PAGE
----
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\\ #include<stdio.h>
#include<conio.h>
int main()
{
int num=10;
int *ptr;
*ptr=#
printf("%d",*ptr);
}
\\

What I have tried:

if i declare *ptr=&num it is showing an error (INT FROM INT MAKES INTEGER FROM POINTER WITHOUT A CAST)

if i declare int *ptr = &num its printing fine.

my question:
1) why *ptr=&num is showing an error , as i already declared the data types.
2) why if i declare int *ptr=&num is printing, should we declare int to every pointer, as it is already declared in main?
Posted
Updated 27-Jun-22 20:18pm

*ptr is dereferencing. Dereferencing is used to access or manipulate data contained in memory location pointed to by a pointer. *(asterisk) is used with pointer variable when dereferencing the pointer variable, it refers to variable being pointed, so this is called dereferencing of pointers.

you probably intended do this:

C++
ptr=&number;
   
v2
Pointers are a little complicated.
When you write
C
int num = 10;
you are declaring a variable that holds an integer, and assigning it a value: 10

You can do maths with that, and print it if you want:
C
int num = 10;
num = num + 100;
printf("num = %u\n", num);

When you write
C
int* ptr = #
you are declaring a variable that holds a pointer to an integer, and assigning it a value: the address of a variable.
You can then use that pointer to change the value of the variable it points to by using the * prefix to dereference the pointer:
C
int num = 10;
int *ptr = &num;
*ptr = *ptr + 100;
printf("num = %u\n", num);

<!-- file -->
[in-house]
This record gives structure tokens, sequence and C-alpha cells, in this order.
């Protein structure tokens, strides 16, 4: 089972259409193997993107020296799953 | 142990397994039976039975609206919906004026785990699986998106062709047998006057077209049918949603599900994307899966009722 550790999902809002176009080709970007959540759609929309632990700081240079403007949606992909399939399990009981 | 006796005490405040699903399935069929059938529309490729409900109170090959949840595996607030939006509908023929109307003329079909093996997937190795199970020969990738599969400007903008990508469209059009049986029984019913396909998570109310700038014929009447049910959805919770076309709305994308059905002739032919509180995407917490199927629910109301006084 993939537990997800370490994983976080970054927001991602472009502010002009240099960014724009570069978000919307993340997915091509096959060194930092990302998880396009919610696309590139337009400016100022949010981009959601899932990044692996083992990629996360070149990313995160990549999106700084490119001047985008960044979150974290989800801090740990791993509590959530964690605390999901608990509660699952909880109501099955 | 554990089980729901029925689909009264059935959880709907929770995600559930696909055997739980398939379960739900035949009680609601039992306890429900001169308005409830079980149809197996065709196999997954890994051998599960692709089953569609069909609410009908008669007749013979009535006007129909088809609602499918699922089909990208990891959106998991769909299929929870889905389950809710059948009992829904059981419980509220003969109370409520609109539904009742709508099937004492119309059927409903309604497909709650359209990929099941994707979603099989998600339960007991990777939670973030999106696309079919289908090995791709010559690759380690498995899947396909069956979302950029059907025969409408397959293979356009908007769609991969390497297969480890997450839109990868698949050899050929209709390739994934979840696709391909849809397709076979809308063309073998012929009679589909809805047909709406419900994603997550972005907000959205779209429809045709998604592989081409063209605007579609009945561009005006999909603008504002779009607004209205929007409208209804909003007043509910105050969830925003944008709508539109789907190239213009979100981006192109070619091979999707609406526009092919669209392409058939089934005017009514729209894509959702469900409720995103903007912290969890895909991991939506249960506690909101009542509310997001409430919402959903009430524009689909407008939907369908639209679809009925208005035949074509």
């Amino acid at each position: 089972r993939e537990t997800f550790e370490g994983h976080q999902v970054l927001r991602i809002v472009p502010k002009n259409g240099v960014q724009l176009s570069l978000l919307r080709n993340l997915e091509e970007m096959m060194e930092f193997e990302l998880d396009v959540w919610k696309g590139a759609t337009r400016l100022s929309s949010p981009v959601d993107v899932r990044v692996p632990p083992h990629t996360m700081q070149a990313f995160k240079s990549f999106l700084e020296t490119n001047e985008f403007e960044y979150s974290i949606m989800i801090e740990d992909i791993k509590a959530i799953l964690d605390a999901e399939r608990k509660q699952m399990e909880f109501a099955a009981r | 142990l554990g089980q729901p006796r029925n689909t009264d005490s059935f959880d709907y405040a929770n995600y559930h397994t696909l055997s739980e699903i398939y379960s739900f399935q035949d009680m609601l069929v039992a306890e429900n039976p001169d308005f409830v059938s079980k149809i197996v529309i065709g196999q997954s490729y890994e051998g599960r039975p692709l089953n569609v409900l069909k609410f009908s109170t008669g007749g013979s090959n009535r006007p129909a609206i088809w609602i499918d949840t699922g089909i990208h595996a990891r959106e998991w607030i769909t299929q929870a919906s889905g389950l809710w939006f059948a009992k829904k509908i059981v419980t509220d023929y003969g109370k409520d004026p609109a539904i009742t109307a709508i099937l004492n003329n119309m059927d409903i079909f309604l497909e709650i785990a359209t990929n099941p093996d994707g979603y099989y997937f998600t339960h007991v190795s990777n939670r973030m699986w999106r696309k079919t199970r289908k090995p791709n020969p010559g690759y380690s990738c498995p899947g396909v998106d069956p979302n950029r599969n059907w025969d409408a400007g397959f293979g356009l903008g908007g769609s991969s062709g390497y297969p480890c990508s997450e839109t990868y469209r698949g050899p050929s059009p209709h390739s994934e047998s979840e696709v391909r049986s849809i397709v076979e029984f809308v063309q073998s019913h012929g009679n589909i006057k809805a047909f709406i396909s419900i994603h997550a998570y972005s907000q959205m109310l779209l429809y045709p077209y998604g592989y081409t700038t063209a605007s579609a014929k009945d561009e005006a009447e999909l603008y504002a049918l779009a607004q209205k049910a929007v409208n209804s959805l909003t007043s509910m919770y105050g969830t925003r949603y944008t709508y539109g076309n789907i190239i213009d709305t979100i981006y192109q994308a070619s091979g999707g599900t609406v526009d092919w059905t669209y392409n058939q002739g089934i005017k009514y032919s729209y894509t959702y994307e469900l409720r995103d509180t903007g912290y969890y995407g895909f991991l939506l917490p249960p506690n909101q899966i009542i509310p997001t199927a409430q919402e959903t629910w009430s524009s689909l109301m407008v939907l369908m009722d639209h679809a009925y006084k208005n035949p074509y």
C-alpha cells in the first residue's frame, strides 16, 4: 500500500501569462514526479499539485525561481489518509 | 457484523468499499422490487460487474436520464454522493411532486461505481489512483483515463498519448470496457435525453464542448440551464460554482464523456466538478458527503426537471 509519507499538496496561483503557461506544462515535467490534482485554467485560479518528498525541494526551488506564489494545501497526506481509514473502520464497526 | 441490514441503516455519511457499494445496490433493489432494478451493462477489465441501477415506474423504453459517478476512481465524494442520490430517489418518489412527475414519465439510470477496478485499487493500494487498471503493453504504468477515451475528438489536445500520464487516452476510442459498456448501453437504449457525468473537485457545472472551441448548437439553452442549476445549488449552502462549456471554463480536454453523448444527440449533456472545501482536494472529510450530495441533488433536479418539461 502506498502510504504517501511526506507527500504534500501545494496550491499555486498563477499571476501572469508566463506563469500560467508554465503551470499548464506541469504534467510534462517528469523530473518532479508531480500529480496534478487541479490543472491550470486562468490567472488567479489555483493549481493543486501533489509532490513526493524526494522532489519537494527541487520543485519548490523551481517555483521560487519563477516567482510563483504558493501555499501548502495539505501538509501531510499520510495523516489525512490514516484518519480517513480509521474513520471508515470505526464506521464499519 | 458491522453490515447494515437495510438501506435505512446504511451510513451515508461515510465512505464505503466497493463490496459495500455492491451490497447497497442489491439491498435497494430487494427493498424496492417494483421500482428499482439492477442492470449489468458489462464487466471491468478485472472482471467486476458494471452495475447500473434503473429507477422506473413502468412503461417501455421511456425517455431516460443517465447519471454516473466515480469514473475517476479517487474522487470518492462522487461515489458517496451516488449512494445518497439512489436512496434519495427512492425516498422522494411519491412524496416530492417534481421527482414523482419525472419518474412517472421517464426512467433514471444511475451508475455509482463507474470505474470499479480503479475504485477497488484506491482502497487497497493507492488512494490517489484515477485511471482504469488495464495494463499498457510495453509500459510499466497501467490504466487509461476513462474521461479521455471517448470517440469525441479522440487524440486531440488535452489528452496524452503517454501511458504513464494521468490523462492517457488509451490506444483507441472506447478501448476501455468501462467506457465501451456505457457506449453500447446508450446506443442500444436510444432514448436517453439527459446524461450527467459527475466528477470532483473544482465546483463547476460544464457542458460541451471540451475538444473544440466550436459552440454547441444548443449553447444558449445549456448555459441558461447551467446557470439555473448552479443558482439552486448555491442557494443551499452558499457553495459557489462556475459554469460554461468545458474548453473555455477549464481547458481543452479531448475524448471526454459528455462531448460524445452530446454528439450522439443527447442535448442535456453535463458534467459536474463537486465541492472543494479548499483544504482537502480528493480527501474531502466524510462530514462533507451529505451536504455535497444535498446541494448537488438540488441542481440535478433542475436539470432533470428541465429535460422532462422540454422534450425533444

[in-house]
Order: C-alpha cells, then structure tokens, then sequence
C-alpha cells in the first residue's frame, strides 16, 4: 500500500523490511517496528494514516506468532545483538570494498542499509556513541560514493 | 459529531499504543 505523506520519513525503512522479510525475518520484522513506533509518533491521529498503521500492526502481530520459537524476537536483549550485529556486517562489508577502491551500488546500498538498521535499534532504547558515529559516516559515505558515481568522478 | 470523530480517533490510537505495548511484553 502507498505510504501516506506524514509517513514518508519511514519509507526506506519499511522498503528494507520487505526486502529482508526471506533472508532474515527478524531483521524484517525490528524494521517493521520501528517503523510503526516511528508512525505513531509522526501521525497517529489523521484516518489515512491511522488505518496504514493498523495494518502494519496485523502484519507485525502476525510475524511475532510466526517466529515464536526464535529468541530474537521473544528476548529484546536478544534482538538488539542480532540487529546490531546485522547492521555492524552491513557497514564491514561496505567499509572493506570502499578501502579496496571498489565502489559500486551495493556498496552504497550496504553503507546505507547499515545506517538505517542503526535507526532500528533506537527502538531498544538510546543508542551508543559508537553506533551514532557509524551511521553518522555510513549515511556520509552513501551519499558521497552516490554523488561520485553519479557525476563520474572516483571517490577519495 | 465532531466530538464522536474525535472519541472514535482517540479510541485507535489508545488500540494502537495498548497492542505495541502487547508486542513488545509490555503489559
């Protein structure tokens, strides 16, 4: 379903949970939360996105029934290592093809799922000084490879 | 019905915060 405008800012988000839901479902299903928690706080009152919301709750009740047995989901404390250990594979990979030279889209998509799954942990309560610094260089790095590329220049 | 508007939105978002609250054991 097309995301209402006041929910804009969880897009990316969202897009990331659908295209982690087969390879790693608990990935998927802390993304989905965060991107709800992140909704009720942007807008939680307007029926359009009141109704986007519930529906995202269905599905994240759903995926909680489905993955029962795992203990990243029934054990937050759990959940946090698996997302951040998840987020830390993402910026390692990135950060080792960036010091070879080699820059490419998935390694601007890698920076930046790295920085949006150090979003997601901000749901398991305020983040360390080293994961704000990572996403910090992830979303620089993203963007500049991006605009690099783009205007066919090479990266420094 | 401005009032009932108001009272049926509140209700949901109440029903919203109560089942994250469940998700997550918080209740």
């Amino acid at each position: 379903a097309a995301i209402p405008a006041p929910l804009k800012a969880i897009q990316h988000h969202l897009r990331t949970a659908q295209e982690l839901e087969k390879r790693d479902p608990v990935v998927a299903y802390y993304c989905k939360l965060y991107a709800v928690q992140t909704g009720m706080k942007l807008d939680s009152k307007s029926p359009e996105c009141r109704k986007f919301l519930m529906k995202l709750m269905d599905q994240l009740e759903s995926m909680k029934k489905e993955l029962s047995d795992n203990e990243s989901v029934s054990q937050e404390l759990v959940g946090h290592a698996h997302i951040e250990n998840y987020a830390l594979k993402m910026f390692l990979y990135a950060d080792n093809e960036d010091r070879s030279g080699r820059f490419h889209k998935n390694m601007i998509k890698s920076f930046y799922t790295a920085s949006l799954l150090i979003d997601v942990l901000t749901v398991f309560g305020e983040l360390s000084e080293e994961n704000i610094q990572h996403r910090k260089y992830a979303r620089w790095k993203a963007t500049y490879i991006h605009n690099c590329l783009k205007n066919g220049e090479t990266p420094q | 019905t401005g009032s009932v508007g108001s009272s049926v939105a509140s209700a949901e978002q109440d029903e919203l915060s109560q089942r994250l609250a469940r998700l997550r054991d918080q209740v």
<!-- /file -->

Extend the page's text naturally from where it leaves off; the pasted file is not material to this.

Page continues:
This has the same effect as the original code, but you are "getting at the value" via a different route.

But ptr is not the same as num: if you change ptr it doesn't affect the value at all:
C
int num = 10;
int *ptr = &num;
ptr = ptr + 100;
printf("num = %u\n", num);
Will still print "10" because you changed the variable that points to memory, not the memory itself.

That's important, because later when you meet arrays, you will find pointers pretty handy:
C
int num[10];
for (int i = 0; i < 10; i++)
   {
   num [i] = i;
   }
int *ptr = &num;
while (*ptr < 5)
   {
   *ptr = *ptr + 100;
   ptr = ptr + 1;
   }
for (int j = 0; j < 10; j++)
   {
   printf("%u ", num[j]);
   }

And when you dereference a pointer, what you get is not a pointer - it's the type of variable the pointer points to.
So saying this:
C
int num = 10;
int *ptr;
ptr = &num;
Will give you an error because *ptr is an integer and you are trying to store an address in it.
C
int num = 10;
int *ptr = &num;
Doesn't give an error because the int * part is the declaration of the type of ptr rather than a dereference.

Make sense?
   

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